“If you want to make a martyr of yourself, the court will deal with you,” the judge said. “You’ve done everything you can to disrupt this trial.”

Jury nullification would allow the jurors to disregard the law they were ordered to follow in considering the case and acquit a defendant, no matter what the evidence, in effect nullifying or invalidating the law.

Forchion, wearing a “Marijuana … It’s OK. It’s Just Illegal” T-shirt, refused to talk to his court-appointed attorney during the brief recess, but when Delehey and the jury returned, he toed the line and abandoned his blatant jury nullification pitch.

Instead, the legalization activist focused the jury on his plight as a licensed medical marijuana patient in California who brought a pound of pot to New Jersey in April 2010 for his own use.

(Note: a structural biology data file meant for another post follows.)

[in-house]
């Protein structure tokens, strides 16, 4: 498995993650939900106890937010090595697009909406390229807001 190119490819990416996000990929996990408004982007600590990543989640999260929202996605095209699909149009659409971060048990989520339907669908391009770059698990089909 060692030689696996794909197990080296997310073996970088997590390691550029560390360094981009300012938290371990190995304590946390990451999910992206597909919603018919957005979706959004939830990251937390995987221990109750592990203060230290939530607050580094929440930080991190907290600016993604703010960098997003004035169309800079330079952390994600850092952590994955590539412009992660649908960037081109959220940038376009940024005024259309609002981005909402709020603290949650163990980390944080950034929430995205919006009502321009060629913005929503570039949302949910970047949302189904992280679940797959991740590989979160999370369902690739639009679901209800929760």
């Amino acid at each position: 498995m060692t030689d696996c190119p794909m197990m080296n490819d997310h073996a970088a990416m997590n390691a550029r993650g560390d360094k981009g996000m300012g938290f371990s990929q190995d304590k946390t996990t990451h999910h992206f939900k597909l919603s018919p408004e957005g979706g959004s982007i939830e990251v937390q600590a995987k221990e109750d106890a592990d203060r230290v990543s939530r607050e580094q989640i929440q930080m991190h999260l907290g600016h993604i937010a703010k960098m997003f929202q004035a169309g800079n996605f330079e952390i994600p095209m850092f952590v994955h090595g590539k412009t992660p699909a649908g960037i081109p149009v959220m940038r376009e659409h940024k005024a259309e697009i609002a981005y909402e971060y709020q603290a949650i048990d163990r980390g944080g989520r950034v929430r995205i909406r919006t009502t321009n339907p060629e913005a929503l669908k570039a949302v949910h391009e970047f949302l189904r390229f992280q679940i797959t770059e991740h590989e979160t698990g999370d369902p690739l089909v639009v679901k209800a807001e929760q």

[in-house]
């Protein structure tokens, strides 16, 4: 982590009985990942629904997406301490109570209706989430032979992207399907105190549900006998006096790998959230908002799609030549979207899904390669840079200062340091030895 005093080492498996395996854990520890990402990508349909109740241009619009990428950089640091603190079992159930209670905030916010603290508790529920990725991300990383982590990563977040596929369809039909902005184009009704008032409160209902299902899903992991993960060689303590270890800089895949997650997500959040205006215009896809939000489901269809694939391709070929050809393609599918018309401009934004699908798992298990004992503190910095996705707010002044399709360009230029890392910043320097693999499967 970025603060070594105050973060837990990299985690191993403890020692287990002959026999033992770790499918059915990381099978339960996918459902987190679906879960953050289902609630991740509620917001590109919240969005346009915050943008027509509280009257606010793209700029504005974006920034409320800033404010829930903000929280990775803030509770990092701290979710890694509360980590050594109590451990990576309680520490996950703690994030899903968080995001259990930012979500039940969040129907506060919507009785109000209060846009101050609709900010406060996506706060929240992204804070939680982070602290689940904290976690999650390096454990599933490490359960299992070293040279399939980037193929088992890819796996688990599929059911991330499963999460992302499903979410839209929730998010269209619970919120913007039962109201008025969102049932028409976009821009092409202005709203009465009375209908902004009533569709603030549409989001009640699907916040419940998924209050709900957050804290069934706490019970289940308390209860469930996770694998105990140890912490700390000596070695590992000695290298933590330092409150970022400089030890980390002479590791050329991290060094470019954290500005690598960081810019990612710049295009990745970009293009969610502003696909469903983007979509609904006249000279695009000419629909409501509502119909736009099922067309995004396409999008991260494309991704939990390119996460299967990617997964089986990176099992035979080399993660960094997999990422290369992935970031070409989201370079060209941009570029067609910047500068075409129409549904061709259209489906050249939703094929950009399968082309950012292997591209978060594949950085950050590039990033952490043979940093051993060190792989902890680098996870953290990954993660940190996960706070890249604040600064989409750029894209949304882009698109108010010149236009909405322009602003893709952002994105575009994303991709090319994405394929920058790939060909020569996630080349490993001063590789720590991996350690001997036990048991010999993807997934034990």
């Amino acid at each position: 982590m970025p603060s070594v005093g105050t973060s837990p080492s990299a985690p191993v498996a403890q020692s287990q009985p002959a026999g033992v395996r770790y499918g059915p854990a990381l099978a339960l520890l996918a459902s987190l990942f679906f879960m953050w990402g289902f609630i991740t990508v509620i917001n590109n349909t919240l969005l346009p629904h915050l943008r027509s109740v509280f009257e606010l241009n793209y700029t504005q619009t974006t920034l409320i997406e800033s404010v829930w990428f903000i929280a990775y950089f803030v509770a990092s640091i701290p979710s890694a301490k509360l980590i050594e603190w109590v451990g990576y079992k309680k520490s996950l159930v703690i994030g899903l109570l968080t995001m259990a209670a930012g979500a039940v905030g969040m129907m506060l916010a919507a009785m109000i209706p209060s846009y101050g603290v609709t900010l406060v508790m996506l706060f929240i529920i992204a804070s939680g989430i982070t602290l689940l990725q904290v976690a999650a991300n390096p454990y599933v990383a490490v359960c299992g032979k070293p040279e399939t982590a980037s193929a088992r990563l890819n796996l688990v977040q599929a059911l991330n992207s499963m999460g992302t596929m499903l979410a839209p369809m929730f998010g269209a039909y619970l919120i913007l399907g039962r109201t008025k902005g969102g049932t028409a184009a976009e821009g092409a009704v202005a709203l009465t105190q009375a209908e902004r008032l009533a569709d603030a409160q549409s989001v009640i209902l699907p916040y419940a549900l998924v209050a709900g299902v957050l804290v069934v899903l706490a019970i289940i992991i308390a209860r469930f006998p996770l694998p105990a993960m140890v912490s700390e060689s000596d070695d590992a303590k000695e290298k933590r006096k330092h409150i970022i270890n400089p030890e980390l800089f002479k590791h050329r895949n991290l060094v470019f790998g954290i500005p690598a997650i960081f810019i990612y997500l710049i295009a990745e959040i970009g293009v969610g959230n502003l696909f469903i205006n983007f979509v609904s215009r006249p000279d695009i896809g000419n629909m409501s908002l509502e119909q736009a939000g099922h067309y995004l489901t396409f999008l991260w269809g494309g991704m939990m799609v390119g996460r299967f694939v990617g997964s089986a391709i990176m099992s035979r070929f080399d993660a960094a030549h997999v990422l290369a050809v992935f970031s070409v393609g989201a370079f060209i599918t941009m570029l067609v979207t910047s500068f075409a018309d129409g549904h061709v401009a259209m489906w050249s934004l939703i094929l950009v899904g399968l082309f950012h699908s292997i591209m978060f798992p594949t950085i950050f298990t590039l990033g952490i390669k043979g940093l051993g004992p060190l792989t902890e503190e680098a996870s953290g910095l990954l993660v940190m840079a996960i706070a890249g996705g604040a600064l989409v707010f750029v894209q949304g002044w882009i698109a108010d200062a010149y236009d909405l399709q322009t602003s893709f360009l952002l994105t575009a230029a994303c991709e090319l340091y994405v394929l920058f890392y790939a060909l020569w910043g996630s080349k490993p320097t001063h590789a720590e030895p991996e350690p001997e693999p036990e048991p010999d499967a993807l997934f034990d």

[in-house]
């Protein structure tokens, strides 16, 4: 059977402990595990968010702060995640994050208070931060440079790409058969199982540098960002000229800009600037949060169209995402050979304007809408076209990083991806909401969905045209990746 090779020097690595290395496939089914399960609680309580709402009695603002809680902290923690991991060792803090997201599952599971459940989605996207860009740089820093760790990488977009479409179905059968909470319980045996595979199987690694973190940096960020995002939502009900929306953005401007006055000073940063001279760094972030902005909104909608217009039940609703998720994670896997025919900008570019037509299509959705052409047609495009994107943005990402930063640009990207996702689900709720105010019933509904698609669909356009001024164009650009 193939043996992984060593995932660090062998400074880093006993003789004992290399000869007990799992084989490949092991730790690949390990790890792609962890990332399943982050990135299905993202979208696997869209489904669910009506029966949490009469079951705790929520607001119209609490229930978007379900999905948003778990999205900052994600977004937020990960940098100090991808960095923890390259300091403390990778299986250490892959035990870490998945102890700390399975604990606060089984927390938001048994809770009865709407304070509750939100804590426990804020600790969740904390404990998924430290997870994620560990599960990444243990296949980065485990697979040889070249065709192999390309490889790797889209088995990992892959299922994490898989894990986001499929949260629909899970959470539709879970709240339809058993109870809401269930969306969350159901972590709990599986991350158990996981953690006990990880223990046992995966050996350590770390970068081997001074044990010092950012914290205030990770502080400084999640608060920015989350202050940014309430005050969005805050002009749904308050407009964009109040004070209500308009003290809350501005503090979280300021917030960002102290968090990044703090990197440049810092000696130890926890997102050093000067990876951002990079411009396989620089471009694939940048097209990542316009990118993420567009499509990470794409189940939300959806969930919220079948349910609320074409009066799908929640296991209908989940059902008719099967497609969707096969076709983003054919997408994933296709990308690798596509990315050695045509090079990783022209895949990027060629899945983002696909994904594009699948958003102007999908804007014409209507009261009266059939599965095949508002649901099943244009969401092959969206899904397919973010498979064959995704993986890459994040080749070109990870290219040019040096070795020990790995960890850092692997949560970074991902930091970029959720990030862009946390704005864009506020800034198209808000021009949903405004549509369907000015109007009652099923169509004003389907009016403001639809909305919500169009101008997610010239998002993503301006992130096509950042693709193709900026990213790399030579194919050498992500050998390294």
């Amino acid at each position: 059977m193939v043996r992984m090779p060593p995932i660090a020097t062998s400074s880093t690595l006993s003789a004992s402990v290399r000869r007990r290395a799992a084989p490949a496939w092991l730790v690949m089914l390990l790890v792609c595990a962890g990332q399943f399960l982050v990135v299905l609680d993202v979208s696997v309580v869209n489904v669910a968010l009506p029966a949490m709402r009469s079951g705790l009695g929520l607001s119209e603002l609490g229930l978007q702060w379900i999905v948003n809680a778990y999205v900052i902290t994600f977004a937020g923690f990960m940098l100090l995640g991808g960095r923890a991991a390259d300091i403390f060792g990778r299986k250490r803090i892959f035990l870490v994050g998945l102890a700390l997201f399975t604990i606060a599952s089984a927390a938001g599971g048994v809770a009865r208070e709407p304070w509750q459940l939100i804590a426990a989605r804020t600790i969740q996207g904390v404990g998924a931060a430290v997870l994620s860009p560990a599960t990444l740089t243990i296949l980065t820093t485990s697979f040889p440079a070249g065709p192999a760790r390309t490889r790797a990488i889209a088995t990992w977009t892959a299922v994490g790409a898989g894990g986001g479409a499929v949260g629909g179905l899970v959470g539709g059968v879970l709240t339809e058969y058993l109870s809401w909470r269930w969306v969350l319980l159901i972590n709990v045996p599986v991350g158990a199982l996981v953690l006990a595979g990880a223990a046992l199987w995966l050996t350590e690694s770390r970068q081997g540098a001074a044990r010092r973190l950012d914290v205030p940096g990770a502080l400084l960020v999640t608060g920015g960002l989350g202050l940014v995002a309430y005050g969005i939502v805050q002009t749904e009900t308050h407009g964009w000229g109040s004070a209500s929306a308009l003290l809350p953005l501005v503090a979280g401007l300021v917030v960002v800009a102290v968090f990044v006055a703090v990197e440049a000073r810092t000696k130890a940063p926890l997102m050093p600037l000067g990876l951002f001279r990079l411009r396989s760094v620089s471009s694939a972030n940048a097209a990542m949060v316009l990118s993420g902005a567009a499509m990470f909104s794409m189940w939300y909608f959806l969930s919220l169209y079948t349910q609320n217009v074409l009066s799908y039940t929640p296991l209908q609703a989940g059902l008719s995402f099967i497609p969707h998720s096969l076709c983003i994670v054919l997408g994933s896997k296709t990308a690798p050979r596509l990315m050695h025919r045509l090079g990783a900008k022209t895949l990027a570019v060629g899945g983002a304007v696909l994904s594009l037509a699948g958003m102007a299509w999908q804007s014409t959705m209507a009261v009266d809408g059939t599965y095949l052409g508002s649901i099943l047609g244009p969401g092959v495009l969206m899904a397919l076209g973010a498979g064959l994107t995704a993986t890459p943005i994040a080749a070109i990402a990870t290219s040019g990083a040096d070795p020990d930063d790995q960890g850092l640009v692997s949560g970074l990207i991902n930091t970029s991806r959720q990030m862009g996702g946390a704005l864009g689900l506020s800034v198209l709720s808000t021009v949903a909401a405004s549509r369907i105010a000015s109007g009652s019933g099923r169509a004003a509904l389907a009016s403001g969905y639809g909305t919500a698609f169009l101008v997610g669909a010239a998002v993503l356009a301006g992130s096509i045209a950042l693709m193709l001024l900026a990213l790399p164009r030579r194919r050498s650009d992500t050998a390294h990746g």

“I don’t use it the way the state says. To me, it’s medicine, it’s food,” Forchion said, noting for the jury that he had been eating pot-laced cookies throughout the trial. “I feel I’m the victim of a flawed law.”

The state alleged that because of the sheer volume of the marijuana, his intent was to distribute it. Burlington County Assistant Prosecutor Michael Luciano told the jury that the case was not “a political referendum” on medical marijuana or legalization.

“It is not a litmus test on the war on drugs,” he said.

Luciano also said the numbers and common sense should lead to a guilty verdict, noting that Forchion had enough pot on him when he was stopped by police in Mount Holly on April 1, 2010, to smoke for months.

By Luciano’s calculations, Forchion would have to smoke two to three joints an hour nonstop for 24 hours to get through the pound of marijuana in about six months. NJWeedman disputed the prosecutor’s math and said it doesn’t fairly portray how he uses the drug.